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March 3, 2015 / 12 Adar , 5775
At a Glance

Posts Tagged ‘Chanukah’

Chanukah is for Scuba Diving

Tuesday, December 23rd, 2014

A father and son scuba dive in Eilat.

It turns out that Eilat is an incredibly popular destination for religious Israelis on Chanukah, and scuba diving is a very popular family activity.

Unlike how the situation was decades ago when you could barely find a kosher restaurant, there are now 3 or 4 Kosher L’Mehadrin restaurants along the Tayelet near the Marina, and another 3 Kosher L’Mehadrin restaurants in the ice skating shopping mall. It’s a completely different Eilat, and definitely religious-friendly (at least on Chanukah).

And if you’re looking to rent a sailboat, go to the Marina, and ask for Ziki.

Giant Chabad Menorah Lit Without Ceremony in Martin Place, Sydney

Monday, December 22nd, 2014

In Sydney, Australia, a public Hanukkah menorah still stands tall in the very same place it has stood in Martin Place for the last 30 years.

The 10 meter high menorah was not the center of festivities this year, however: instead, a message was prominently displayed for the public to read.

“The Jewish community of Australia expresses our deepest sympathy for the families of the Martin Place tragedy. May the Lights of the Festival of Chanukah bring comfort and warmth to our nation.”

The decision to cancel the annual Lighting Ceremony of the Hanukkah Menorah in Martin Place, scheduled for Thursday Dec. 18, the third night of the holiday, was made “after lengthy discussions and consultation with the authorities and communal leaders,” explained Chabad-Lubavitch emissary Rabbi Elimelech Levy, Director of Chabad NSW and coordinator of the annual “Chanukah in the City” celebration.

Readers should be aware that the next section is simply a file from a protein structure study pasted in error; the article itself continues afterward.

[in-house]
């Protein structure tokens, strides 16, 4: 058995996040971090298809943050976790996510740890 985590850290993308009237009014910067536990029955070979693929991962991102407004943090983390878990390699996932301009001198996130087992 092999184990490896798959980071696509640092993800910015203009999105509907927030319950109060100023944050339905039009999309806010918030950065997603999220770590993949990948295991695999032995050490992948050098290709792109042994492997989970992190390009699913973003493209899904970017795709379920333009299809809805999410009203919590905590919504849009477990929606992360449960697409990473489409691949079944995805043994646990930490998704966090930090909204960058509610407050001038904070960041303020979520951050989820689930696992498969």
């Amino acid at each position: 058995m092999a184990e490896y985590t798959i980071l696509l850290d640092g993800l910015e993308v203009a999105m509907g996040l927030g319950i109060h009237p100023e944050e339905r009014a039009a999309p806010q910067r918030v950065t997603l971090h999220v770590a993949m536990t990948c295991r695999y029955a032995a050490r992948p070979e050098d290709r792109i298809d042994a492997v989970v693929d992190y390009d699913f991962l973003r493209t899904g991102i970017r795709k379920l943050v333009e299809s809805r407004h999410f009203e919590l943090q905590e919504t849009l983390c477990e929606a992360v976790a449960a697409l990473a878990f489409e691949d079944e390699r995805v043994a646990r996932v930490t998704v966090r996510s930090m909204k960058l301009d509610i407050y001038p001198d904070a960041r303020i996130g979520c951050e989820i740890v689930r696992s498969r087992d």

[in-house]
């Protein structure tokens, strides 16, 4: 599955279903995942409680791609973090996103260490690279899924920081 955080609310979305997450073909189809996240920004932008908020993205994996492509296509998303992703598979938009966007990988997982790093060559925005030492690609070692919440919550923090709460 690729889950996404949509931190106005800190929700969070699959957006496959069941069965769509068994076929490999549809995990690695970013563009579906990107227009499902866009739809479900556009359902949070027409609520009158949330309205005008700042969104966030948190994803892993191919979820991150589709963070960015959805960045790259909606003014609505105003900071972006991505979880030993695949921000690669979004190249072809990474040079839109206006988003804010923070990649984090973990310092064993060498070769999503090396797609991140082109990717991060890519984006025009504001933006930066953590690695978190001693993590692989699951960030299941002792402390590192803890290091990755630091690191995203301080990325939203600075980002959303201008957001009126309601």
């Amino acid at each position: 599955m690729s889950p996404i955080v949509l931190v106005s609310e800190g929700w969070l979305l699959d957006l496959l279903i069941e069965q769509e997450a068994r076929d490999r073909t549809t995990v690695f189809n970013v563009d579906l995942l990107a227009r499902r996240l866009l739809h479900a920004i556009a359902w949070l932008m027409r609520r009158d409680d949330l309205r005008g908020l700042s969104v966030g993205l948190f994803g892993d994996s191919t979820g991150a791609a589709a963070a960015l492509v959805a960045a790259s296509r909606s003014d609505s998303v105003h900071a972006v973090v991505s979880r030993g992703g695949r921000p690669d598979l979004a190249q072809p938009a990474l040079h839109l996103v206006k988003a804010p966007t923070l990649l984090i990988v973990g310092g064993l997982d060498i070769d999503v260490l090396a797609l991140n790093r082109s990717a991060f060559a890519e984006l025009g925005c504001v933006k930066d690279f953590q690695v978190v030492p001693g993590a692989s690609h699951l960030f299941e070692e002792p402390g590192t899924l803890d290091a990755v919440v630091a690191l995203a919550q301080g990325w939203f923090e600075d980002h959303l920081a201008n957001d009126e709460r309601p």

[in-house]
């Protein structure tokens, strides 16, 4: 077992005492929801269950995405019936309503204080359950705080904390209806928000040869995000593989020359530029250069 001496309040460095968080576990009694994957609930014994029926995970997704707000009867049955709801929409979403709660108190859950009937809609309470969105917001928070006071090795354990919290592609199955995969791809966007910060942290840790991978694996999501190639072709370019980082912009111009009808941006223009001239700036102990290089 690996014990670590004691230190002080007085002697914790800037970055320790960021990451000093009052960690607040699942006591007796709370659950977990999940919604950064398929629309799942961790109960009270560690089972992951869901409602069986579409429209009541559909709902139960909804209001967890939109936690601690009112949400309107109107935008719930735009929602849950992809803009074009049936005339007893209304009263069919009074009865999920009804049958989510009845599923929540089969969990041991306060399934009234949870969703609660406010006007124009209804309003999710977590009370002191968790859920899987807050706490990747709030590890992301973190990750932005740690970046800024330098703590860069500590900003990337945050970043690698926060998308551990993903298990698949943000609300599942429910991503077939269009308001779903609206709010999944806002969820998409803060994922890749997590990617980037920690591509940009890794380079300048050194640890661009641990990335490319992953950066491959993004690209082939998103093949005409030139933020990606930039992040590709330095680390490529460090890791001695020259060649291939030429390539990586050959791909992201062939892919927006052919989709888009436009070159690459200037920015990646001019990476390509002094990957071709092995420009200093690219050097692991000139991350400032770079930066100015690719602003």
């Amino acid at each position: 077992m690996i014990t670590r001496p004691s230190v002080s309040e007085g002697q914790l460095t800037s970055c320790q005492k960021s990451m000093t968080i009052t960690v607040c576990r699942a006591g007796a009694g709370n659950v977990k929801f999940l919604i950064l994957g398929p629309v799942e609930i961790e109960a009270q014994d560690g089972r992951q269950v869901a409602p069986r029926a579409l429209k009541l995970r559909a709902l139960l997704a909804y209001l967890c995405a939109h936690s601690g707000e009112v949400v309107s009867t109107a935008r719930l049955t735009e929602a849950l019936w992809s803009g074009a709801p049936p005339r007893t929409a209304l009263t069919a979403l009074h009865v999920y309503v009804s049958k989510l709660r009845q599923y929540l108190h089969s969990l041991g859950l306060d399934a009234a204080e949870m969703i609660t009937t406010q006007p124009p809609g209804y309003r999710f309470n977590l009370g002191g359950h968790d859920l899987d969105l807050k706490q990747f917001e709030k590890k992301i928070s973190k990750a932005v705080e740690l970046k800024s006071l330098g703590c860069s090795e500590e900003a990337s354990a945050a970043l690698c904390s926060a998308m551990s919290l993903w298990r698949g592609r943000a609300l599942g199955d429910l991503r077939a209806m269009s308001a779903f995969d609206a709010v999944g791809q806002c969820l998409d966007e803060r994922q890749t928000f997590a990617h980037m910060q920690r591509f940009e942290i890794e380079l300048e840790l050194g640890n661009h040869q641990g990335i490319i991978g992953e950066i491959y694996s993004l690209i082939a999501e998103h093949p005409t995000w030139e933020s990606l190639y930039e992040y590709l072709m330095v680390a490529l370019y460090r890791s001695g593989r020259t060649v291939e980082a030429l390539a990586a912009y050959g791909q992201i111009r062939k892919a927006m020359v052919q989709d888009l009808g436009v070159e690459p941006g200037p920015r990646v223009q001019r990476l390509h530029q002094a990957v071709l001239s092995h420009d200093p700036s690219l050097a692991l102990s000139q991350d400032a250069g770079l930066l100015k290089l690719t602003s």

“While the event was canceled, the presence of the Giant Menorah sends a powerful message that light will always overcome darkness,” Levy said.

“As we mourn the loss of life and the atrocity that has taken place, people of goodwill will continue to shine the light of freedom and communal harmony, which is what the Chanukah Menorah is all about,” he added.

According to Chabad officials at the movement’s World Lubavitch Headquarters at “770″ Eastern Parkway in Brooklyn, NY, the Martin Place Giant Menorah was indeed lit and cast its Light upon the area as it does each year. However, in deference to the memory of the victims, no public ceremony was held to mark the occasion.

The manager of the Lindt cafe and a local barrister were killed last Tuesday after being held hostage together with at least 15 others by a lone gunman, Man Haron Monis. The victims were shot as special agents stormed the cafe in an attempt to free the hostages. The self-styled Iranian cleric had forced his captives to hold up a flag bearing the Shahada — the Islamic creed, written in Arabic — in the window, for hours.

An earlier article about the Menorah contained an error about the lighting ceremony due to a misunderstanding which has since been clarified.

The Diapora’s Dilemma in Sydney

Friday, December 19th, 2014

The cancellation of the tradition public lighting of the Chabad menorah in Sydney this week epitomizes the excruciating neurosis of Jews in the Diaspora, torn between living freely as Jews and having to co-exist with the somewhat tolerant if not ignorant ruling powers.

I do not pre-judge the cancellation of the public lighting on the public area very near the scene of this week’s siege of the Lindt’s Café, in which another Islamic loony held hostages for 16 hours before police stormed the store. Two of the hostages were killed.

It would be too easy and wrong to write smugly from Israel that the Jewish community caved into pressure to cancel the public lighting. It may even have been the Jewish leaders’ own initiative to do so “out of respect” to the families of the victims.